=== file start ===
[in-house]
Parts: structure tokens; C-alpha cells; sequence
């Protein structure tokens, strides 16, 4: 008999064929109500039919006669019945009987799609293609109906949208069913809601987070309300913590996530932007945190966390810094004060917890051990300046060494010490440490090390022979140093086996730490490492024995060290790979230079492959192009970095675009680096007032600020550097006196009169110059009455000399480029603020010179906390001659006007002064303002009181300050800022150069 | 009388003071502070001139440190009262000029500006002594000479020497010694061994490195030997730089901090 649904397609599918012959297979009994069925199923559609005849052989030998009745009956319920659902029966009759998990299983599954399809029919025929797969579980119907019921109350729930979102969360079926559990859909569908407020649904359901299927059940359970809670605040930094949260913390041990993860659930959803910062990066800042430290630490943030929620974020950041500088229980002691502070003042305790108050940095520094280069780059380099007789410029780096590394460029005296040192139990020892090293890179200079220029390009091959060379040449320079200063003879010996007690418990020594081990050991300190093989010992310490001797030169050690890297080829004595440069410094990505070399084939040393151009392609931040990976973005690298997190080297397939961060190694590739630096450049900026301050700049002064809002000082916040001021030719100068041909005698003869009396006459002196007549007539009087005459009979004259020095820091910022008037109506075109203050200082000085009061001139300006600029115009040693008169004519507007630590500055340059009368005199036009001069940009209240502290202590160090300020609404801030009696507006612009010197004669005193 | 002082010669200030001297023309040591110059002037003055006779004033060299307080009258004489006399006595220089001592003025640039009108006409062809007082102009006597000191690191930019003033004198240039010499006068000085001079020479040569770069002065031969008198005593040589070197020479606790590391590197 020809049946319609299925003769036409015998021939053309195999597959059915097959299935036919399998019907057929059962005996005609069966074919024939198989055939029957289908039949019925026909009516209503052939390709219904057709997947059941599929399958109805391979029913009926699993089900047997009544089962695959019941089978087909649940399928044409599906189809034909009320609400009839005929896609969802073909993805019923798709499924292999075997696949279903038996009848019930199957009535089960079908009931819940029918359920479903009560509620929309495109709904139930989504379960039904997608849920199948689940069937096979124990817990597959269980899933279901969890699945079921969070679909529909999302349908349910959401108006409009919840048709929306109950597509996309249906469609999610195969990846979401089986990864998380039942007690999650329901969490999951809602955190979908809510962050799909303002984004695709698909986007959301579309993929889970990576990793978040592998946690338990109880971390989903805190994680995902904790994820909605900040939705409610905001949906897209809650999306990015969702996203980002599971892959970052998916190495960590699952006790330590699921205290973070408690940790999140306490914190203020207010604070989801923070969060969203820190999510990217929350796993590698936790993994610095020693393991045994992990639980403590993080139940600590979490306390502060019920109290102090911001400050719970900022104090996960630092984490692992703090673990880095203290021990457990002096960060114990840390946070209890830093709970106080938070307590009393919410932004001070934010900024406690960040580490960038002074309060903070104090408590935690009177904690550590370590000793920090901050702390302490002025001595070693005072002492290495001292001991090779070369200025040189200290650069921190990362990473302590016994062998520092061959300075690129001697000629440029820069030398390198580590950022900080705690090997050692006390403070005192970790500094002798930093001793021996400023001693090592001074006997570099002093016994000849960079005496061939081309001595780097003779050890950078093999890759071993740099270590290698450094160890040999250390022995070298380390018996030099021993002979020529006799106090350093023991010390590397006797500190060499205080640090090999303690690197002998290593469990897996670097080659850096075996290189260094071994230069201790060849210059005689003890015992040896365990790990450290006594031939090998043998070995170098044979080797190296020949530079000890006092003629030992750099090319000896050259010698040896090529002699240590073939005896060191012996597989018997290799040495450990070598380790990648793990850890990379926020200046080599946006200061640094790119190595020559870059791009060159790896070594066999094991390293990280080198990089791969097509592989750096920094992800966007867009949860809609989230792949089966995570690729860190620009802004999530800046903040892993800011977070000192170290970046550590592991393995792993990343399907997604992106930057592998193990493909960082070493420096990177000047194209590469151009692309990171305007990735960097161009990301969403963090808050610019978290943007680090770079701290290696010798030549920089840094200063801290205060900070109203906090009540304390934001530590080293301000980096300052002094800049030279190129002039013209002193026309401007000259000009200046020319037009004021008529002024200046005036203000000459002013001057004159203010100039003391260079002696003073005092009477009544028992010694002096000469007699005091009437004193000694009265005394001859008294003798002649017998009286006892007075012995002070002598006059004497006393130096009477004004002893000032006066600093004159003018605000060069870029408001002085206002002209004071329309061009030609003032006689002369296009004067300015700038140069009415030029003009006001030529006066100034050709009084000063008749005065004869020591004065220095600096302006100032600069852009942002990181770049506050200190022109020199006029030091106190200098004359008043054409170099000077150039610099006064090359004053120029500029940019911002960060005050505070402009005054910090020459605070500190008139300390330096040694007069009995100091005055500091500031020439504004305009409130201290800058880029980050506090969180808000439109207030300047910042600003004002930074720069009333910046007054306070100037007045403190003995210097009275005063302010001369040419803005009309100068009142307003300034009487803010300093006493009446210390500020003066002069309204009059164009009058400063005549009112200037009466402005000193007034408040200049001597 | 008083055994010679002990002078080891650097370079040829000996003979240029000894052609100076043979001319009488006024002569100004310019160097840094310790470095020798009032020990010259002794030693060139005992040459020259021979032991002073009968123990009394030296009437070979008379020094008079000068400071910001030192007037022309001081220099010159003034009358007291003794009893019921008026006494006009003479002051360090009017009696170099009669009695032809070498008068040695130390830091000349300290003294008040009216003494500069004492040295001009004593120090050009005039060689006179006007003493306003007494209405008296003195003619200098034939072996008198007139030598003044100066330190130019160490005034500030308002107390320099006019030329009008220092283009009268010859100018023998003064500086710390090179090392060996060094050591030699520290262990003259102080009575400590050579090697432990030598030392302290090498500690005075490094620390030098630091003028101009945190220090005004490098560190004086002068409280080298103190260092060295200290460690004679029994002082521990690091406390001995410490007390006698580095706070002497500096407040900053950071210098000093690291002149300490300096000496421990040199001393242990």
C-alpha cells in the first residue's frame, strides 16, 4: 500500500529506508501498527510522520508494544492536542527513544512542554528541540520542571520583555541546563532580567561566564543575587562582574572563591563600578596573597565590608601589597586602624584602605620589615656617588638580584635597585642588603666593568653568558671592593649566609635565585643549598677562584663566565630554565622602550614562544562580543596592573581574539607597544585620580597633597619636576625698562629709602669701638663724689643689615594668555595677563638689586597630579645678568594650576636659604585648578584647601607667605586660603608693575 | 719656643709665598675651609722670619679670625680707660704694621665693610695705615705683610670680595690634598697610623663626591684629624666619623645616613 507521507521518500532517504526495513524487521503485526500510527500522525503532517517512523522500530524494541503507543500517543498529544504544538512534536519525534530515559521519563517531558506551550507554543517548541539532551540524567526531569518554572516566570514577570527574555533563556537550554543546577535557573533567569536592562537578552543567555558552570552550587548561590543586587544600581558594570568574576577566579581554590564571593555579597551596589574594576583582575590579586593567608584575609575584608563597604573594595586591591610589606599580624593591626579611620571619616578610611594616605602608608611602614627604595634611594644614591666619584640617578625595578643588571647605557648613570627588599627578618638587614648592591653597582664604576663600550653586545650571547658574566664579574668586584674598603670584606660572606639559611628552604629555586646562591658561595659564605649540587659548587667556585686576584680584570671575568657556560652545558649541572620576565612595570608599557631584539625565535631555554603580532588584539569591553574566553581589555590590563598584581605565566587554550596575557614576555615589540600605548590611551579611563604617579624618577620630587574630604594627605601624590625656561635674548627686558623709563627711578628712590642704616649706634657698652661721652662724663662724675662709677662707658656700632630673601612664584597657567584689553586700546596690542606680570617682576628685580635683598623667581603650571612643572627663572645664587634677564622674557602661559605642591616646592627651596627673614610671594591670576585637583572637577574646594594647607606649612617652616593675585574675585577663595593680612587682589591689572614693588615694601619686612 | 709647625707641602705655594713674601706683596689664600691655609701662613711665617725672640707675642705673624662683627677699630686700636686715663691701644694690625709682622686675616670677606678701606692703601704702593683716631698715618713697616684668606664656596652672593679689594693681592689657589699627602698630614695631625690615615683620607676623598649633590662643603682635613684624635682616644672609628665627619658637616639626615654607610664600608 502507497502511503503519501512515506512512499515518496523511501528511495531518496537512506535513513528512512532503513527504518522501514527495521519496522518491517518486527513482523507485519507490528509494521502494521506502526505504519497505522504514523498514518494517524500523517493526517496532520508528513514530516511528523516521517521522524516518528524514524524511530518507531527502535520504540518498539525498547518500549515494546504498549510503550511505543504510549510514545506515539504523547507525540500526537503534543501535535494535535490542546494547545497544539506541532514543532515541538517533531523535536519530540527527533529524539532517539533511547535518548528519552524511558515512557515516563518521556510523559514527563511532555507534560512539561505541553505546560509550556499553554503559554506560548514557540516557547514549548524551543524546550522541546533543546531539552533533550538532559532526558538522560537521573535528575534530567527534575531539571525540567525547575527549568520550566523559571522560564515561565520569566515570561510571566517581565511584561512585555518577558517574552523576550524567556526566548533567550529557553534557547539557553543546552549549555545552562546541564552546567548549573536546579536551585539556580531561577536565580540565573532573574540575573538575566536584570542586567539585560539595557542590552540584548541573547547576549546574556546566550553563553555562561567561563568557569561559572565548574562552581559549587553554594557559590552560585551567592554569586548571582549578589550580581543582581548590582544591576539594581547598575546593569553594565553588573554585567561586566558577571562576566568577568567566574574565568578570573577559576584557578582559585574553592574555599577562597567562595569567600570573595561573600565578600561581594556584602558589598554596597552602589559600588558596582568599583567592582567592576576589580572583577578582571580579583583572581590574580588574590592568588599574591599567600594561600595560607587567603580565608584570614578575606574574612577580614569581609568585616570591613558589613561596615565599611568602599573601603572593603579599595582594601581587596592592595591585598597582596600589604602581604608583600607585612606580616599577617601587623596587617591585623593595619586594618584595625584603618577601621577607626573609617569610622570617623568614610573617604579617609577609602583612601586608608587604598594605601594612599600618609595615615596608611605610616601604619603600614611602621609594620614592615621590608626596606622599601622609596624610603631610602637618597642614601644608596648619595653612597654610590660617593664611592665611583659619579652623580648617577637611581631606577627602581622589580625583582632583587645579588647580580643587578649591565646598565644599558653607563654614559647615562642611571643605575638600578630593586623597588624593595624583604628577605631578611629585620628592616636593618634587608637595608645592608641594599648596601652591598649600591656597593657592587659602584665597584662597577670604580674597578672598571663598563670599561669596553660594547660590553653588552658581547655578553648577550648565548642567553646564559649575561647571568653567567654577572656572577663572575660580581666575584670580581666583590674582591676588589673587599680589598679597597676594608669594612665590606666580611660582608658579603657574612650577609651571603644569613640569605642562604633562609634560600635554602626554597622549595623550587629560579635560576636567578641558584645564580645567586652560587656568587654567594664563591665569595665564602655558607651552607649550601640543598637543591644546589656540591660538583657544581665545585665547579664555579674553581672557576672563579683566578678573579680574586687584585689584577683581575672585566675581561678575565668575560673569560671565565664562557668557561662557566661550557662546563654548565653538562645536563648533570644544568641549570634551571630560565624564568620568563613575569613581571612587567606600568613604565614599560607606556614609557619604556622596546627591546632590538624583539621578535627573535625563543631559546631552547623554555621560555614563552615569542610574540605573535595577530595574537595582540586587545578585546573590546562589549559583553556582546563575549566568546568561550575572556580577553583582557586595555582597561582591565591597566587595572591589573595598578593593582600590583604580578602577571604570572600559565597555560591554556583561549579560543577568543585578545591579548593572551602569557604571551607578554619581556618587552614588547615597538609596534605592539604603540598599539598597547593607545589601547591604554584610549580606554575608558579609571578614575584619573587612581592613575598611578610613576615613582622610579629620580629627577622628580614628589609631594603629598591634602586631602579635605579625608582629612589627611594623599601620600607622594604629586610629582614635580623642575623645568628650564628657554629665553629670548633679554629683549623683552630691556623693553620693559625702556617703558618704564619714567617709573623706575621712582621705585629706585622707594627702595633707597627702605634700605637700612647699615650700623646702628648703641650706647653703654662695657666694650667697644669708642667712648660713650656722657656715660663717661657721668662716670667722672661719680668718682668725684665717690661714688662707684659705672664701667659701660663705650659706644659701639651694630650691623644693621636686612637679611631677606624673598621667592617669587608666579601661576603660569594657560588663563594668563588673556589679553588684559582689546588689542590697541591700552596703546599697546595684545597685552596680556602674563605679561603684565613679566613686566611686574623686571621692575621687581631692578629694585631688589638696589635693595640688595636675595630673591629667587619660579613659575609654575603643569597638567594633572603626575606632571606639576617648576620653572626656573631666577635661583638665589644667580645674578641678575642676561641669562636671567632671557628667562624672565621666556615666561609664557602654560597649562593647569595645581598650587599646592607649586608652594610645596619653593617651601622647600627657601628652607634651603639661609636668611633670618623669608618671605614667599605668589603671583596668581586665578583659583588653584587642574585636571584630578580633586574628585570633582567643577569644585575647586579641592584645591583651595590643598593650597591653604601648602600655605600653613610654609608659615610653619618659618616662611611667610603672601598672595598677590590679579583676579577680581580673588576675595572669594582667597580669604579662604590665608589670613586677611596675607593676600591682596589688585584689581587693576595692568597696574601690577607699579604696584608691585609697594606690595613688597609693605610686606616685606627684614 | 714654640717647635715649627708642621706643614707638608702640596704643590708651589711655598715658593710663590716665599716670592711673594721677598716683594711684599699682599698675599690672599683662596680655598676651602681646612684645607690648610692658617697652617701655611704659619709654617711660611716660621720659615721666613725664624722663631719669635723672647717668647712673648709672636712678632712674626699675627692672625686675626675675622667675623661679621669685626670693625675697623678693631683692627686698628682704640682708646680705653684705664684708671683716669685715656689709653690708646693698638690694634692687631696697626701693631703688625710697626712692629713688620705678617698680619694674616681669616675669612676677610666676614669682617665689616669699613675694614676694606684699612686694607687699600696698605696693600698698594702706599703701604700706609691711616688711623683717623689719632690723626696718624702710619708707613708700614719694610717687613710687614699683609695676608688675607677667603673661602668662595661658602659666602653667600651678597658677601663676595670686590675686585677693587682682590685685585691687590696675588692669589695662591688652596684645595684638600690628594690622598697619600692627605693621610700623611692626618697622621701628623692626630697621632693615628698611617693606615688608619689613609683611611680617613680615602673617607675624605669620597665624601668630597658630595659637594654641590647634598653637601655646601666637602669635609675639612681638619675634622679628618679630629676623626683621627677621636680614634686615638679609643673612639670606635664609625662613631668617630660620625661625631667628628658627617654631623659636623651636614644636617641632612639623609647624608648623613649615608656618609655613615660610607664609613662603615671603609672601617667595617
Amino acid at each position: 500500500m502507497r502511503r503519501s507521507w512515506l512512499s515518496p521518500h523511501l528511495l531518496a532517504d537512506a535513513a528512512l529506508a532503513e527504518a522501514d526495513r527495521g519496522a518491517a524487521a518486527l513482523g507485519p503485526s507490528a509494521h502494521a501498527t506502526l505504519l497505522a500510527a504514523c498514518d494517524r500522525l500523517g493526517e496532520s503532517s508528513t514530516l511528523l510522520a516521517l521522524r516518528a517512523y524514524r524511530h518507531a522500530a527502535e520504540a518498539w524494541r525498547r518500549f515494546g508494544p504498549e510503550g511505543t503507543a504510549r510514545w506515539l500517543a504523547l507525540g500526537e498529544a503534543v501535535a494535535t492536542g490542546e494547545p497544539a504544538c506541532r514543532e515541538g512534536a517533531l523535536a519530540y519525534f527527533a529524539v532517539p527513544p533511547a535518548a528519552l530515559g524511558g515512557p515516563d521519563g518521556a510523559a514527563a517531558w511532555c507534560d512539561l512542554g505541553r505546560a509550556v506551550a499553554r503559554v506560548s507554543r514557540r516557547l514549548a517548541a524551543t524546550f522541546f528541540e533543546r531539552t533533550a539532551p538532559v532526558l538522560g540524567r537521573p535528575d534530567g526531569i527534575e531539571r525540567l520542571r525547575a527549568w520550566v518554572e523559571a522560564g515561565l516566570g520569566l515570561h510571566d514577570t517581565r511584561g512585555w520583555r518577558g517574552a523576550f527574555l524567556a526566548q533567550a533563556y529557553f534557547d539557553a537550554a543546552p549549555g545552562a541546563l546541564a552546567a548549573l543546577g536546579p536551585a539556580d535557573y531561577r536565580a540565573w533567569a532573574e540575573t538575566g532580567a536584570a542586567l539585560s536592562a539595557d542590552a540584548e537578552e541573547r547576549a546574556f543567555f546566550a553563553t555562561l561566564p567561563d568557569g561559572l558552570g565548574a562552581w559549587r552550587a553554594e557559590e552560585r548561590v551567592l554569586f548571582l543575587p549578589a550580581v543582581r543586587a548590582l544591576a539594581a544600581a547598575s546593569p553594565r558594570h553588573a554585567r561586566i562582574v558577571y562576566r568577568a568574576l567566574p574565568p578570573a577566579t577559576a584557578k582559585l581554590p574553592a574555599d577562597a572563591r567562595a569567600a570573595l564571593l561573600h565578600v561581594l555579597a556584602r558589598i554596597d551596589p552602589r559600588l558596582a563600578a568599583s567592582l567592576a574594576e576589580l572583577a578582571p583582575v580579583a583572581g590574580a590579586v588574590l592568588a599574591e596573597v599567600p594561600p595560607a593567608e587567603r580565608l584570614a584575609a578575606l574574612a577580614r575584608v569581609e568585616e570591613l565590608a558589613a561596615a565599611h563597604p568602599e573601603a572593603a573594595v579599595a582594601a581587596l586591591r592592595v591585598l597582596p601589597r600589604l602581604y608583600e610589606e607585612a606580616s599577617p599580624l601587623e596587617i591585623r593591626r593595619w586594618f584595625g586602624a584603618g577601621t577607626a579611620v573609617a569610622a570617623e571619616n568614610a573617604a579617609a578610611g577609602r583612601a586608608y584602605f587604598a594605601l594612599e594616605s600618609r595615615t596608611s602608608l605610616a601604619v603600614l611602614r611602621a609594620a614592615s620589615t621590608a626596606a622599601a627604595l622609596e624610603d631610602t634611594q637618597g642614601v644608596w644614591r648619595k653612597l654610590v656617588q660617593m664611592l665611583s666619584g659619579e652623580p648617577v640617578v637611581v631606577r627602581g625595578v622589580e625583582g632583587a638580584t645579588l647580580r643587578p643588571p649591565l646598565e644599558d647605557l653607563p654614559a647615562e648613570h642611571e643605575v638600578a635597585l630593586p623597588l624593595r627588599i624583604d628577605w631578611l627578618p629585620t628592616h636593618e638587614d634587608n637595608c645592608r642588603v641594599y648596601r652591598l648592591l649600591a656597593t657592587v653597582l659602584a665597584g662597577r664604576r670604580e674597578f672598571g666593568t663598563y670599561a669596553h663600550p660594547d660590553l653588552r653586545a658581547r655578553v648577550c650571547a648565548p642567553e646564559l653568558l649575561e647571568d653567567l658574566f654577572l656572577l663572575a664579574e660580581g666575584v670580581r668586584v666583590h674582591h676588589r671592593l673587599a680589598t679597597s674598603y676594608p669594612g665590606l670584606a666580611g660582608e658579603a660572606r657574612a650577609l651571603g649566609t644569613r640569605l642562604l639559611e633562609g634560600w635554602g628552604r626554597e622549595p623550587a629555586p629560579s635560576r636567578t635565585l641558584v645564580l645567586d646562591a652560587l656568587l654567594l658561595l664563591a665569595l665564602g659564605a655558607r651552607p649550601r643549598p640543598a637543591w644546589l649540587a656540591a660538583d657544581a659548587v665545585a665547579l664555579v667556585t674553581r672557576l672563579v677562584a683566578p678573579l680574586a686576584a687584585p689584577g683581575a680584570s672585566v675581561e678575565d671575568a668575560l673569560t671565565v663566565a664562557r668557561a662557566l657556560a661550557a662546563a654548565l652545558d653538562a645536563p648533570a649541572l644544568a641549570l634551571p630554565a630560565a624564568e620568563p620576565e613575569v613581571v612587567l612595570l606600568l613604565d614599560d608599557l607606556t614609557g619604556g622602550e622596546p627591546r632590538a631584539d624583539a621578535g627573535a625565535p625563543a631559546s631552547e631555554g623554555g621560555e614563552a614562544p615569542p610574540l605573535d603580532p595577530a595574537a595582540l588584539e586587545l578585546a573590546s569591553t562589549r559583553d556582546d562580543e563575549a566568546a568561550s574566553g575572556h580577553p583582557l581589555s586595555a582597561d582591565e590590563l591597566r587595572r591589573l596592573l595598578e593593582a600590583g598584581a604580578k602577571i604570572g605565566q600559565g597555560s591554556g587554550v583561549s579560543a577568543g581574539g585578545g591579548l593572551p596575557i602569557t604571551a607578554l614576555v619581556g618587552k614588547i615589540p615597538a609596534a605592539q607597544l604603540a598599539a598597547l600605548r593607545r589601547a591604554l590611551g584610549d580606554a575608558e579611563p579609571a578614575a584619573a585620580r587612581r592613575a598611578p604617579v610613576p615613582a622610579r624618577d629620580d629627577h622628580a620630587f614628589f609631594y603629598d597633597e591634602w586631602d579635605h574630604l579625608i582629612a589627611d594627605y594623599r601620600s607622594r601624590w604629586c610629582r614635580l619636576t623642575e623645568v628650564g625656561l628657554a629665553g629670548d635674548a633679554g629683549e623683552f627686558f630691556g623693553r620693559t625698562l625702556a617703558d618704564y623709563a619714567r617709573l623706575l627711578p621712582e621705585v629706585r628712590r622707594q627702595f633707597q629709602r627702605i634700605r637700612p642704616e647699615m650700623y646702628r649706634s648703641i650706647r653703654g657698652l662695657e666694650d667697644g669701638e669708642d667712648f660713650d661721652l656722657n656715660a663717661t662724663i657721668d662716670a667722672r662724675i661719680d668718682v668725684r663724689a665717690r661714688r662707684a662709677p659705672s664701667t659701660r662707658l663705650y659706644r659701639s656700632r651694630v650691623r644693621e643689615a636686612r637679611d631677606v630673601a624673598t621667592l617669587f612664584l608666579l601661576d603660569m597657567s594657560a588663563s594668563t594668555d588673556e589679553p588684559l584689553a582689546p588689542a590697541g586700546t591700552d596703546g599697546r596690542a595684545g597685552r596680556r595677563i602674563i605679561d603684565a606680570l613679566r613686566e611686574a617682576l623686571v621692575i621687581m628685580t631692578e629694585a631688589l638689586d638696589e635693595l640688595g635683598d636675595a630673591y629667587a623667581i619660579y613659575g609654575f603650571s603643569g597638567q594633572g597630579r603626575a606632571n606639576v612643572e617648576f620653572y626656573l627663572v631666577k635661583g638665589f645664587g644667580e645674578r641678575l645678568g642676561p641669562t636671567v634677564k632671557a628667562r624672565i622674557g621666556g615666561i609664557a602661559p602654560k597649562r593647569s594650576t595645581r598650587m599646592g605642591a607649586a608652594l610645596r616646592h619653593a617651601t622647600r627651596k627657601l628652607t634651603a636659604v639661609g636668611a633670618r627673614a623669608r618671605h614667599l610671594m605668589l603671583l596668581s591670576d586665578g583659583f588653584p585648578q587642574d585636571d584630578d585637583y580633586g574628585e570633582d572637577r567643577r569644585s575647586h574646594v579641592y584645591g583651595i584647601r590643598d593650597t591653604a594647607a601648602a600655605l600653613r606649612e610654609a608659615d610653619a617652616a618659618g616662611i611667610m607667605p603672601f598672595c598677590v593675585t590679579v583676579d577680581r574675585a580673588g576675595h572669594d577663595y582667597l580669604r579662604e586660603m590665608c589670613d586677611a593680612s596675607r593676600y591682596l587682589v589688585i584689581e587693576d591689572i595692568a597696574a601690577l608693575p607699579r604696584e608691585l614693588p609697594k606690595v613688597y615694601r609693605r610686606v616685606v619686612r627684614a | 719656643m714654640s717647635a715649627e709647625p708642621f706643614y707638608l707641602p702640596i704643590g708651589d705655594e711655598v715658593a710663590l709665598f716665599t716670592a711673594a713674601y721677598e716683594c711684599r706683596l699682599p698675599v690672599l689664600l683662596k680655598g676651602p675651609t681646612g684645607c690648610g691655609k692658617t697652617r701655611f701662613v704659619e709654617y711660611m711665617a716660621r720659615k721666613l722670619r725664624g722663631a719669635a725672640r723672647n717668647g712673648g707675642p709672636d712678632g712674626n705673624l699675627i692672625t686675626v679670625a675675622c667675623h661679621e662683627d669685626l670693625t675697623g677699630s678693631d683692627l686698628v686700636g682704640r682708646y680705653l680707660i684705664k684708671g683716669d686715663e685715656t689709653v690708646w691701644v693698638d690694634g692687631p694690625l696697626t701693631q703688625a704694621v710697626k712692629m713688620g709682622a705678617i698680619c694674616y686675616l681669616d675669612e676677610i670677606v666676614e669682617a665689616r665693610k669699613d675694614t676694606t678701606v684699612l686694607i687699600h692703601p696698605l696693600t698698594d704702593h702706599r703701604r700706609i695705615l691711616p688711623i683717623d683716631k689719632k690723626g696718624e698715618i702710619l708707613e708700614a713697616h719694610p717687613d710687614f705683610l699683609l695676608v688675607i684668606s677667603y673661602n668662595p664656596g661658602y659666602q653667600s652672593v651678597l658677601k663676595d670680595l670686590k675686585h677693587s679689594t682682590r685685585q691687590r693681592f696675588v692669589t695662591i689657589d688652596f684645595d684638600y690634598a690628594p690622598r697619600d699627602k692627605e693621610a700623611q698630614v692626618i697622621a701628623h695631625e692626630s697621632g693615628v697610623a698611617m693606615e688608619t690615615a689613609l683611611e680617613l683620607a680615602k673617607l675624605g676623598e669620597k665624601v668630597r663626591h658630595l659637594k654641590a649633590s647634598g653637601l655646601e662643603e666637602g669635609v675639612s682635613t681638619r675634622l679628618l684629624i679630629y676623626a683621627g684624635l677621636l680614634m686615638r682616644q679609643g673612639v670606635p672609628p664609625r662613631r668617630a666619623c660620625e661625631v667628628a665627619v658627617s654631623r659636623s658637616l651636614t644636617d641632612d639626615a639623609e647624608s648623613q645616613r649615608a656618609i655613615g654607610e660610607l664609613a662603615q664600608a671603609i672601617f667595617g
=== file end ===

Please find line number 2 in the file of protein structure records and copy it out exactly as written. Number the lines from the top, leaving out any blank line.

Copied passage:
Parts: structure tokens; C-alpha cells; sequence